In this series of blog posts, I speak to Surrey-based yoga instructor Liz Daffen about her bedtime routine. She reveals how she’s able to sleep better now after a period of insomnia, and shares a breathing technique to try out before bed.
Q: What does your night time routine look like?
Liz: I love to have a shower or bath, wash my face, then brush my teeth.
If anything notable happened that day, I’d write it in my journal. I currently have a 5-year diary and I’m currently on year 5. Because of all the changes I’ve gone through in the last 5 years, it’s interesting to see what I was doing on the same day a few years ago. It will be fascinating to look back on this year, especially at the moment with lockdown and pandemic.
Then I’ll jump into my pyjamas and bed, maybe recite a mantra with my mala beads, put on my eye mask/pillow and drift off to sleep.
Q: How do you destress and wind down after a busy day?
Liz: I’m lucky that a busy day for me involves a lot of movement, so this helps me feel prepared for sleep. However, if I have a particularly busy mind. then I like to drop into a meditation session to allow my mind to unwind. Or sometimes, I just flop onto the sofa and catch up with my husband and watch a bit of telly. I might read some mantras to help me get into that relaxing headspace and fall asleep.
Q: What time do you go to bed normally?
I like to be in bed by 10.30pm. I teach a lot of yoga in the evening so it’s nice to have enough time in the morning to have some personal space – which could explain why I’m an early bird in the morning…I naturally wake up around 6.30am/7am.
Q: What are your last thoughts before drifting off to sleep?
I’m lucky that I don’t often have thoughts racing around my mind at night. So normally my last thoughts are “mmm, I’m in bed, sleepy time”.
It wasn’t always the case – there was a time during my early twenties when I was stuck in a cycle of trying really hard to sleep but just couldn’t. By the time I needed to sleep, it’ll be half an hour before I needed to wake up. Yoga and breathing can help with insomnia – of course, it’s not a cure all, but worth trying.
Q: If you suddenly woke up in the middle of the night, unable to sleep again – what do you do to try and go back to sleep?
Liz: It’s quite rare for me to wake up in the middle of the night.
But if I do, I might go to the bathroom, have a glass of water, read or recite a mantra.
I did suffer from insomnia in my early twenties and it was horrid. However, I didn’t really have any tools at the time to help me drift off. In fact, I did two things which probably really didn’t help: I got up and watched some TV and then worried about the fact that I had to be up in a couple of hours.
If I was unlucky enough to go through this again, I’d probably remind myself to focus on breathing, then try a mantra and then maybe a little bit of yoga.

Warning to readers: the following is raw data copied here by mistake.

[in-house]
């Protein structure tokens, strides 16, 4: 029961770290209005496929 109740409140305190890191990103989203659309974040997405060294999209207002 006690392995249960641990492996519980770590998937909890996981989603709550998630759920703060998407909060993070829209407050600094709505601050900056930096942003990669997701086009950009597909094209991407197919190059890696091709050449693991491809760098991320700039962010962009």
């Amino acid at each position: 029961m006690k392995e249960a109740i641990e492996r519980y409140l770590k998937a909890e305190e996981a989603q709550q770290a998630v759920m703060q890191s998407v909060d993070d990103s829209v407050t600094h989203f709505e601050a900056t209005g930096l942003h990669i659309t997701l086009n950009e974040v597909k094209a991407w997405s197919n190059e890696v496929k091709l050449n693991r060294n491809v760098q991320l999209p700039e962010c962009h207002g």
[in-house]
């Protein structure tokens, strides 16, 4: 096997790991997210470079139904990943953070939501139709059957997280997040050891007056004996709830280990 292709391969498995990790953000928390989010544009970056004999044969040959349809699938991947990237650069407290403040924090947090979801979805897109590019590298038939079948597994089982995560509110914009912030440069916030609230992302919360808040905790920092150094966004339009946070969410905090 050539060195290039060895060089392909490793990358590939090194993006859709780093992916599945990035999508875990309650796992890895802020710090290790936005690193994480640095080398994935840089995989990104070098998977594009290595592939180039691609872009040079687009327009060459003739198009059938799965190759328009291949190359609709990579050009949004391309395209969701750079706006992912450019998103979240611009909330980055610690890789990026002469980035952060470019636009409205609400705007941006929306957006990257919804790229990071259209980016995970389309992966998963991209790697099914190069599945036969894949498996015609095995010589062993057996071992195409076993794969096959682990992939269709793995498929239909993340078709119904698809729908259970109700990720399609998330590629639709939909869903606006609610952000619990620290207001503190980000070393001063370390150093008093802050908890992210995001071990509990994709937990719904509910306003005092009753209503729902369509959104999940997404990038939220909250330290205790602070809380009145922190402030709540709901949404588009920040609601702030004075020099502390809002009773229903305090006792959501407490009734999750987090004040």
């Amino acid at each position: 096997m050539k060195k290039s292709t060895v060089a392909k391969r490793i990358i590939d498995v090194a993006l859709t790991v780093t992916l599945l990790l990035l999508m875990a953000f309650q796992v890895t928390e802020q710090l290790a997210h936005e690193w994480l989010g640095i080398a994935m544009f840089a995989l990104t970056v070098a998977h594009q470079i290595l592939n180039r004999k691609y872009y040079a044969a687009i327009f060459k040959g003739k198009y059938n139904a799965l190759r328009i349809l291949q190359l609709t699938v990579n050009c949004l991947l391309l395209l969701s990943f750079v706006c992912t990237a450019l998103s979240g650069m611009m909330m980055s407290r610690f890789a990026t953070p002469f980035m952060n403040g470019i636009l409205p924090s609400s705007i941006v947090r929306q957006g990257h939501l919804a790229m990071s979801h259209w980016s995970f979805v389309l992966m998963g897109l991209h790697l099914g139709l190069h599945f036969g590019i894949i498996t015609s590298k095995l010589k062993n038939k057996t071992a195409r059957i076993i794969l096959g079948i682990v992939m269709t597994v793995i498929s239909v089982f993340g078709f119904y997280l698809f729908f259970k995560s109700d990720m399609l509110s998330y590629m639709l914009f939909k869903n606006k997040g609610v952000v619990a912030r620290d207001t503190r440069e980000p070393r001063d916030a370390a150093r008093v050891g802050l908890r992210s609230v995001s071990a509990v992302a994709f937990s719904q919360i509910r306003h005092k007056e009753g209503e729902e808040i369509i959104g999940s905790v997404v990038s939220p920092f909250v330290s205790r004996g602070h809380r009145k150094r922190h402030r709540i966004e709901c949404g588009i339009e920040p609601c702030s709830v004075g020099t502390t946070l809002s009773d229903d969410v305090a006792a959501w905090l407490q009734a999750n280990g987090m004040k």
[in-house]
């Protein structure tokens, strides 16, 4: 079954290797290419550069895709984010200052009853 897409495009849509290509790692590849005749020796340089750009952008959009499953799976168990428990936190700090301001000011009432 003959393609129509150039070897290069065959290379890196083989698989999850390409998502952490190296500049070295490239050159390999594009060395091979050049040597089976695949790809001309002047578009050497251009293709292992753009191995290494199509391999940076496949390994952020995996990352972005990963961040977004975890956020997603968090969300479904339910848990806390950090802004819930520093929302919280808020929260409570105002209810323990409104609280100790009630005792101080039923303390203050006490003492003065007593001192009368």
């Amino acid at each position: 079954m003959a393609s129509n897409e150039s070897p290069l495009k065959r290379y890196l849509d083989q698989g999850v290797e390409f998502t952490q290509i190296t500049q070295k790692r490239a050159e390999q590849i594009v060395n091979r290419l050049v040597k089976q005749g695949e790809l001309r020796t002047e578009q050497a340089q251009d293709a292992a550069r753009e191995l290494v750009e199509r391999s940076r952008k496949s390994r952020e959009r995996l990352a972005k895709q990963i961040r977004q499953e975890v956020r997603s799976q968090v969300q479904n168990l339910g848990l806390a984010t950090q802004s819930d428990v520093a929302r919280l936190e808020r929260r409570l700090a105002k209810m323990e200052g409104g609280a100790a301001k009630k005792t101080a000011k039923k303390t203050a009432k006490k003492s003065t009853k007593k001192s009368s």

Try this bedtime breathing exercise next time it’s the middle of the night and you’re unable to sleep:
Start by taking 5 deep breaths and allow your mind to focus on your breathing.
The exercise will help you count down from 11 to 1, counting down with each inhale and exhale.
So inhale for 11 counts, then exhale for 11 counts.
Then inhale for 10 counts, then exhale for 10 counts.
Repeat until you get to 1, if you lose count start from 11 again.
More in the series:
- An Interview with Liz Daffen: Yoga in Pyjamas, Being Kind to Yourself and Misconceptions about Yoga
- Surrey-based yoga instructor Liz Daffen talks about her nighttime routine and how she winds down before bed
- A Yoga Teacher’s Favourite 5 Yoga Moves to do before Bed
- Breathwork, mantras and humming – yogi tips to help you sleep better.
ABOUT LIZ DAFFEN
Liz has always had an interest in exercise in various forms, from a young age she took part in ballet, horse riding, cycling, walking and Taekwondo, after university she gravitated towards a career in the corporate world. In recent years, on being made redundant she was keen to get back into more movement and exercise, and so embarked on a 200 Hour Yoga Teacher Training and hasn’t looked back. Since then she has completed numerous other courses to help bring breathing, movement and mindfulness to a variety of ages groups and abilities. Having experienced first-hand the benefits of yoga and Pilates for physical and mental health she enjoys sharing this with others.
Liz is a warm friendly teacher offering classes that are varied and can be adapted to suit individual’s needs.
“I love teaching to all ages and abilities. Many people say that there not flexible enough for yoga, but we all have to start somewhere, and the wonderful thing about Yoga and Pilates is that it can be adapted for all abilities.”
Come along if you would like to stretch, tone, improve posture, reduce stress and increase overall wellbeing.
Breathing. Movement. Mindfulness.
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